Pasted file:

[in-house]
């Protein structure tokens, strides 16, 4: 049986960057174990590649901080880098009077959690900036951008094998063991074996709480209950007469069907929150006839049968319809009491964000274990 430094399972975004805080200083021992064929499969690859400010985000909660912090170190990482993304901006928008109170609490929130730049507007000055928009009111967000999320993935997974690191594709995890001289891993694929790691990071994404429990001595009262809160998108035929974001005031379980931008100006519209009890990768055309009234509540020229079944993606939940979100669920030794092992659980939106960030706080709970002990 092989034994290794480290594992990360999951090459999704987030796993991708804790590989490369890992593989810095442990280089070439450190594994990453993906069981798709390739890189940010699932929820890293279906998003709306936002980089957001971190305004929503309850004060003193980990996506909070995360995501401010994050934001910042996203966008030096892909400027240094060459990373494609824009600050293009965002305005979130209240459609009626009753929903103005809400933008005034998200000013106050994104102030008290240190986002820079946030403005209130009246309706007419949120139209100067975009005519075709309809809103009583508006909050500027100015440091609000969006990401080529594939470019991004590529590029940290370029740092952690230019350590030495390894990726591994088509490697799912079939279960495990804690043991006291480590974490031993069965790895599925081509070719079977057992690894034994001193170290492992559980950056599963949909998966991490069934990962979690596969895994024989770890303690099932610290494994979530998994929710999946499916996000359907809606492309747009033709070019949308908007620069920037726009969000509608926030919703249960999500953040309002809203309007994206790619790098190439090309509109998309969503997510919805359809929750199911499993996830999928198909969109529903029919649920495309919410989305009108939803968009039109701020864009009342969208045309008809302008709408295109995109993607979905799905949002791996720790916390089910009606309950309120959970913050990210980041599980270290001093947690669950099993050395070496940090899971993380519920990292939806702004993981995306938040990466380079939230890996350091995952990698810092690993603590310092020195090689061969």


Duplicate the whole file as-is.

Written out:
[in-house]
């Protein structure tokens, strides 16, 4: 049986960057174990590649901080880098009077959690900036951008094998063991074996709480209950007469069907929150006839049968319809009491964000274990 430094399972975004805080200083021992064929499969690859400010985000909660912090170190990482993304901006928008109170609490929130730049507007000055928009009111967000999320993935997974690191594709995890001289891993694929790691990071994404429990001595009262809160998108035929974001005031379980931008100006519209009890990768055309009234509540020229079944993606939940979100669920030794092992659980939106960030706080709970002990 092989034994290794480290594992990360999951090459999704987030796993991708804790590989490369890992593989810095442990280089070439450190594994990453993906069981798709390739890189940010699932929820890293279906998003709306936002980089957001971190305004929503309850004060003193980990996506909070995360995501401010994050934001910042996203966008030096892909400027240094060459990373494609824009600050293009965002305005979130209240459609009626009753929903103005809400933008005034998200000013106050994104102030008290240190986002820079946030403005209130009246309706007419949120139209100067975009005519075709309809809103009583508006909050500027100015440091609000969006990401080529594939470019991004590529590029940290370029740092952690230019350590030495390894990726591994088509490697799912079939279960495990804690043991006291480590974490031993069965790895599925081509070719079977057992690894034994001193170290492992559980950056599963949909998966991490069934990962979690596969895994024989770890303690099932610290494994979530998994929710999946499916996000359907809606492309747009033709070019949308908007620069920037726009969000509608926030919703249960999500953040309002809203309007994206790619790098190439090309509109998309969503997510919805359809929750199911499993996830999928198909969109529903029919649920495309919410989305009108939803968009039109701020864009009342969208045309008809302008709408295109995109993607979905799905949002791996720790916390089910009606309950309120959970913050990210980041599980270290001093947690669950099993050395070496940090899971993380519920990292939806702004993981995306938040990466380079939230890996350091995952990698810092690993603590310092020195090689061969």